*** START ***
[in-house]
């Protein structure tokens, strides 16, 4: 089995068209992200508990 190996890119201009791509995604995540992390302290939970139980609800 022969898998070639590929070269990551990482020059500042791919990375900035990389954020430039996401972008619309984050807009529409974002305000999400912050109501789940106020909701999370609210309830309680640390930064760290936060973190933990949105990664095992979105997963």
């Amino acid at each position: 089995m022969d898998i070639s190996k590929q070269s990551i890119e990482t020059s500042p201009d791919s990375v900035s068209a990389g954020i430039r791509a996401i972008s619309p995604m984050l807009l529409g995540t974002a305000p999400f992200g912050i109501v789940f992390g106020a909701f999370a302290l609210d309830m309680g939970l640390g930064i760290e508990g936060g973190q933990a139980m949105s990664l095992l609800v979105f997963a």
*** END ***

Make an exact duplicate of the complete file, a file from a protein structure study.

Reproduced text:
[in-house]
């Protein structure tokens, strides 16, 4: 089995068209992200508990 190996890119201009791509995604995540992390302290939970139980609800 022969898998070639590929070269990551990482020059500042791919990375900035990389954020430039996401972008619309984050807009529409974002305000999400912050109501789940106020909701999370609210309830309680640390930064760290936060973190933990949105990664095992979105997963």
């Amino acid at each position: 089995m022969d898998i070639s190996k590929q070269s990551i890119e990482t020059s500042p201009d791919s990375v900035s068209a990389g954020i430039r791509a996401i972008s619309p995604m984050l807009l529409g995540t974002a305000p999400f992200g912050i109501v789940f992390g106020a909701f999370a302290l609210d309830m309680g939970l640390g930064i760290e508990g936060g973190q933990a139980m949105s990664l095992l609800v979105f997963a």